Dr. King pointed us in the right direction. In 1968, King and the Southern Christian Leadership Conference began work on the Poor People’s Campaign, a protest in Washington to focus on economic justice for the poor. The campaign was formed by the poor of various ethnic groups: blacks, whites, Mexican-Americans, and Native Americans. The strategy was to focus on the protection of social and economic rights for all, regardless of ethnicity. In this strategy, King was seeking alliance on the basis of common economic interest, giving secondary consideration to the type of alliance that King has sought to form in the early 1960s, which often involved whites in powerful places, and which King called a “coalition of conscience.”
Following King’s assassination on April 3, 1968, the campaign proceeded. It established Resurrection City, a temporary community on the grounds of the Washington monument, and the young SCLC minister Jesse Jackson was named its mayor. However, following the closing of Resurrection City, the “Poor People´s Campaign” lost force.
In 1979, with the taking of hostages at the US embassy in Iran, the national mood took a decisive turn to the Right, beginning what Jesse Jackson described as a “long, dark night of reaction.” Jackson responded to the national turn to the Right in his presidential campaigns of 1984 and 1988. Resurrecting and expanding King’s concept of a multi-ethnic coalition among the poor, Jackson sought to attain the protection of social and economic rights through the formation of a “Rainbow Coalition” of workers, farmers, students, small business people, women, blacks, Latinos, and indigenous people. In foreign affairs, influenced by King and Black Nationalist critiques of the world-system, Jackson proposed a policy of North-South cooperation.
However, the Rainbow Coalition was not developed as an alternative mass organization, functioning as nation-wide educational and political organization. I was a Jackson delegate at the Democratic National Convention in 1988, where plans were formulated for the development of the Rainbow Coalition as a mass popular organization. In my home state of South Carolina, we held several meetings for the purposing of establishing the Rainbow Coalition at the state and county level. However, we were not able to do it. During his visit to Presbyterian College to give a public lecture, I talked briefly with Rev. Jackson about the problem, and he appeared unable to help. In the end, the Rainbow Coalition was not developed as a nationwide mass organization.
We need to retake and develop further the King-Jackson idea of a popular coalition. Above all, we must understand that the coalition would seek to take power. King had not yet arrived to understand that it is a question of the people taking power. At the time when his life was cut short, he continued to be oriented to the bringing of popular pressure on those in power, rather than the taking of power by the people. Jackson, on the other hand, understood that it is a question of taking power. But he did not fully grasp that the popular taking of power involves more than a delegate of the people occupying the White House, even if the president brought to office by popular movement is committed to the people and is capable of invoking popular mobilizations in defense of presidential proposals. The popular taking of power requires the development of an alternative political party that also has significant representation in the Congress and that is continually working on the political education of the people.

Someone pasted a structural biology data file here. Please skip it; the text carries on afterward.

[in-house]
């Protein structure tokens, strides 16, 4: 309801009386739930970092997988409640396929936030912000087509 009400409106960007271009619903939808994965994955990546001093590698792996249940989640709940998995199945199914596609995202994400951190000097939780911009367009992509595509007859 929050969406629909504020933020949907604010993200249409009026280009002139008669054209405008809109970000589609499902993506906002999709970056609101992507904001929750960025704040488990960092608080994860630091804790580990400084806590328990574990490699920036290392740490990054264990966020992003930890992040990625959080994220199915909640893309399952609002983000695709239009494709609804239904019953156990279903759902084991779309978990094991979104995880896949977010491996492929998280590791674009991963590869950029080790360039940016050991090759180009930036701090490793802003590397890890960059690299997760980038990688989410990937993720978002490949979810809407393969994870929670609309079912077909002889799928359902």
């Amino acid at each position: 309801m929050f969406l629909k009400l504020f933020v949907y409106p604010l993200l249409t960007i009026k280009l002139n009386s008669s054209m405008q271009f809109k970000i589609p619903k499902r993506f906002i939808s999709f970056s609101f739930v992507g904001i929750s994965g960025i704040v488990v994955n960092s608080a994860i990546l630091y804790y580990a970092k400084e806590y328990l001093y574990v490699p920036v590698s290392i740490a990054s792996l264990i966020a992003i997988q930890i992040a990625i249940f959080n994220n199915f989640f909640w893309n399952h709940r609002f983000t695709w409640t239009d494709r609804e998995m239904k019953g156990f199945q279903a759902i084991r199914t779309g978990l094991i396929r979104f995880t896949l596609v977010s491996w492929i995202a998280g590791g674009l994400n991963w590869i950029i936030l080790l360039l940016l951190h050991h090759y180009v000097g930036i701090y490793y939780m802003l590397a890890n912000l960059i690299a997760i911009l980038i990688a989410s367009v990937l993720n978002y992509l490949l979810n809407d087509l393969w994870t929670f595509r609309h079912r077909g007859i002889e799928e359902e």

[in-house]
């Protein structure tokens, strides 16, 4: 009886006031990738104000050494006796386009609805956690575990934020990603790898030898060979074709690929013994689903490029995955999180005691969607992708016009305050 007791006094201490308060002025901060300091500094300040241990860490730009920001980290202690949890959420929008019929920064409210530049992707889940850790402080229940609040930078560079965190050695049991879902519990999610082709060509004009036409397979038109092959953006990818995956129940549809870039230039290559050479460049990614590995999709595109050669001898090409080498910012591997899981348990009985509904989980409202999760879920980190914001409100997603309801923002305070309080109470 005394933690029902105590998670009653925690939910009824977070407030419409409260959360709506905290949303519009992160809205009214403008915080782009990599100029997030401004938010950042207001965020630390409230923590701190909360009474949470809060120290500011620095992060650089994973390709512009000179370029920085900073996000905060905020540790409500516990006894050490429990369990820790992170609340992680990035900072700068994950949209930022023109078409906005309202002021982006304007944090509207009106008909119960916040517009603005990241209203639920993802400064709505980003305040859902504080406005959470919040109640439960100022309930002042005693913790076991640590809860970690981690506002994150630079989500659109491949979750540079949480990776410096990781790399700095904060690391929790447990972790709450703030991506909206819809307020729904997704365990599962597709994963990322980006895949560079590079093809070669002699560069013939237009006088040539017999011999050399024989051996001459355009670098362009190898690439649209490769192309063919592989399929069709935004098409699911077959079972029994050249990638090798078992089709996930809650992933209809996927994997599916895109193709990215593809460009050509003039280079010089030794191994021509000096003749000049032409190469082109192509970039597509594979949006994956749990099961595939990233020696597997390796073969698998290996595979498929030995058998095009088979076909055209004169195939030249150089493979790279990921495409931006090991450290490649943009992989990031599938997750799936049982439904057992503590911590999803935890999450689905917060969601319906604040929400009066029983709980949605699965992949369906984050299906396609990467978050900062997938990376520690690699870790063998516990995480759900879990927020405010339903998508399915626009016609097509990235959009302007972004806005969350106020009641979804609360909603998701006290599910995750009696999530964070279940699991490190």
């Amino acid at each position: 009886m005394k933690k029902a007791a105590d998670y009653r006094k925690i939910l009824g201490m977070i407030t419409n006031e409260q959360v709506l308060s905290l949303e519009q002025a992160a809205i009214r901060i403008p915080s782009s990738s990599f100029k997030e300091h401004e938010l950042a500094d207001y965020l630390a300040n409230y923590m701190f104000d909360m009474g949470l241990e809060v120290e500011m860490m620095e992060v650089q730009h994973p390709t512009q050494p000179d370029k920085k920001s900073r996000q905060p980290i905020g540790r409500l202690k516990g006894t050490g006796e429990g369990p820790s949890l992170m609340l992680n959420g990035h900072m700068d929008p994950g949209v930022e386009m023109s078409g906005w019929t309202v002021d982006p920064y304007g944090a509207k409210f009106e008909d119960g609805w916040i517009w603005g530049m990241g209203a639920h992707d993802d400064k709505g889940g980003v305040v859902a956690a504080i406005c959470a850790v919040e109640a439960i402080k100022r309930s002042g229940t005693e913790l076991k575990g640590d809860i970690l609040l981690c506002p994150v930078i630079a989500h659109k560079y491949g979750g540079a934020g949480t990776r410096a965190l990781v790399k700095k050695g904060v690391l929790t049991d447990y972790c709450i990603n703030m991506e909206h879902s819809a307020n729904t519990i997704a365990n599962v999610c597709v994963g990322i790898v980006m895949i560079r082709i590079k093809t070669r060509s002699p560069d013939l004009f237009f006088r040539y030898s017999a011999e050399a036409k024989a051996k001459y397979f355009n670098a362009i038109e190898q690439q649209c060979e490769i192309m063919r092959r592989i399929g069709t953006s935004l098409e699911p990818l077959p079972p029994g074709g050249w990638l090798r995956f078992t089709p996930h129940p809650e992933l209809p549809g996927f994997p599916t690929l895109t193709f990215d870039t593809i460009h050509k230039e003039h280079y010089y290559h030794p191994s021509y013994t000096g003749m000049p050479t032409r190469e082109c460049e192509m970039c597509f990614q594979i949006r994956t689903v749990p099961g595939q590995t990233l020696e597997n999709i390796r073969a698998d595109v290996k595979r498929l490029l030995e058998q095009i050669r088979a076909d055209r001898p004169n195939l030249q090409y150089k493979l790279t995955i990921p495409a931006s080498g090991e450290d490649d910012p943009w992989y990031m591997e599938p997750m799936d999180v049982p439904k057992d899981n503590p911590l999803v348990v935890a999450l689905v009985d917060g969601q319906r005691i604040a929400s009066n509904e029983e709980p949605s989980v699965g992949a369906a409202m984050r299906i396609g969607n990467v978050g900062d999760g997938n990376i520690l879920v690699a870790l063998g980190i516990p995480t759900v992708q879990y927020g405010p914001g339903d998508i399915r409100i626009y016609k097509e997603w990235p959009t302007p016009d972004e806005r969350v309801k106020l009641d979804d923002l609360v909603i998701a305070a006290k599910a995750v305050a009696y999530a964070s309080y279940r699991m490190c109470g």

A reconstituted and more advanced popular coalition that seeks power would stand on the shoulders of giants. Popular movements have emerged throughout the history of the republic, formed by artisans, farmers, workers, women, blacks, Mexican-Americans, students, ecologists and immigrants. However, these historic popular movements have been characterized by divisions and errors, which have prevented the emergence of a popular coalition capable of taking power.
Of the various popular movements, the African-American movement has been the most advanced, advocating the protection of the social and economic rights of all citizens and the development of a foreign policy based on respect for the sovereignty of the nations of the Third World (see “The unresolved issue of race in the USA” 6/23/2015). In the period 1966 to 1972, the movement evolved to a Black Nationalist stage, during which it formulated a penetrating and insightful analysis of the world-system, demonstrating the colonial foundations of the system. However, black power and Black Nationalism had negative consequences with respect to the development of a popular revolutionary movement in the United States. If a revolution is to take power in the name of the people, it must have the united support of the people, who have overcome divisions that have been cultivated by the forces of domination and reaction, such as racial divisions. Black power had the consequence of deepening the political and cultural differences between blacks and whites, and undermining the possibility for united political action.
The workers’ movement in the United States developed in conjunction with the industrial expansion of the United States of 1865 to 1965. Emerging in the context of a culture that excluded blacks, it never was able to overcome the racial divide. To some extent constrained by red-baiting, the workers’ movement evolved to trade union consciousness and to a labor aristocracy in the hegemonic core nation of the capitalist world-economy. Its conservative orientation distanced it not only from the black movement but also the student/anti-war movement of the late 1960s.